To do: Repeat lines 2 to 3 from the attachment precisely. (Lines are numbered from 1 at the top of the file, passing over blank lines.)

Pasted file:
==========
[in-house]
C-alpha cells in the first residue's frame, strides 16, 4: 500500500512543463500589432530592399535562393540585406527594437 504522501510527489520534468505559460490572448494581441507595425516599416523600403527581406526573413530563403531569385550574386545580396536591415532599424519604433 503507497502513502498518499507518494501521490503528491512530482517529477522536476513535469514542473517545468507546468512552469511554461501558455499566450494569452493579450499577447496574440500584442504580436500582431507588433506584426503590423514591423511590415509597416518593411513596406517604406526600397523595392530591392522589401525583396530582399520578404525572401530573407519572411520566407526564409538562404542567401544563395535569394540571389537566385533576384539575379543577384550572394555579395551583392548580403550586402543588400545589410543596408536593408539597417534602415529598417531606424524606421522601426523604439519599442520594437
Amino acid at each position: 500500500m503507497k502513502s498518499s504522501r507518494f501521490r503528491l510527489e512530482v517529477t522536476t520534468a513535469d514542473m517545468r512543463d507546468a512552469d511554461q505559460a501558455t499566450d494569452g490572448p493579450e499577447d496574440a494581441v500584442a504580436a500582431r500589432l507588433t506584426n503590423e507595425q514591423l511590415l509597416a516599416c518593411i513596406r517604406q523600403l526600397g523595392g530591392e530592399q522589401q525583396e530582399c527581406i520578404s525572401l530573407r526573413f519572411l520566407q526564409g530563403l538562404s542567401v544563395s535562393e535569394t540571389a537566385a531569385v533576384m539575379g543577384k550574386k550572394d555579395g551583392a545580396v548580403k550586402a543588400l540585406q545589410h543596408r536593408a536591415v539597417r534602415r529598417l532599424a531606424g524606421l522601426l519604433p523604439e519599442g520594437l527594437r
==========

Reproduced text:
C-alpha cells in the first residue's frame, strides 16, 4: 500500500512543463500589432530592399535562393540585406527594437 504522501510527489520534468505559460490572448494581441507595425516599416523600403527581406526573413530563403531569385550574386545580396536591415532599424519604433 503507497502513502498518499507518494501521490503528491512530482517529477522536476513535469514542473517545468507546468512552469511554461501558455499566450494569452493579450499577447496574440500584442504580436500582431507588433506584426503590423514591423511590415509597416518593411513596406517604406526600397523595392530591392522589401525583396530582399520578404525572401530573407519572411520566407526564409538562404542567401544563395535569394540571389537566385533576384539575379543577384550572394555579395551583392548580403550586402543588400545589410543596408536593408539597417534602415529598417531606424524606421522601426523604439519599442520594437
Amino acid at each position: 500500500m503507497k502513502s498518499s504522501r507518494f501521490r503528491l510527489e512530482v517529477t522536476t520534468a513535469d514542473m517545468r512543463d507546468a512552469d511554461q505559460a501558455t499566450d494569452g490572448p493579450e499577447d496574440a494581441v500584442a504580436a500582431r500589432l507588433t506584426n503590423e507595425q514591423l511590415l509597416a516599416c518593411i513596406r517604406q523600403l526600397g523595392g530591392e530592399q522589401q525583396e530582399c527581406i520578404s525572401l530573407r526573413f519572411l520566407q526564409g530563403l538562404s542567401v544563395s535562393e535569394t540571389a537566385a531569385v533576384m539575379g543577384k550574386k550572394d555579395g551583392a545580396v548580403k550586402a543588400l540585406q545589410h543596408r536593408a536591415v539597417r534602415r529598417l532599424a531606424g524606421l522601426l519604433p523604439e519599442g520594437l527594437r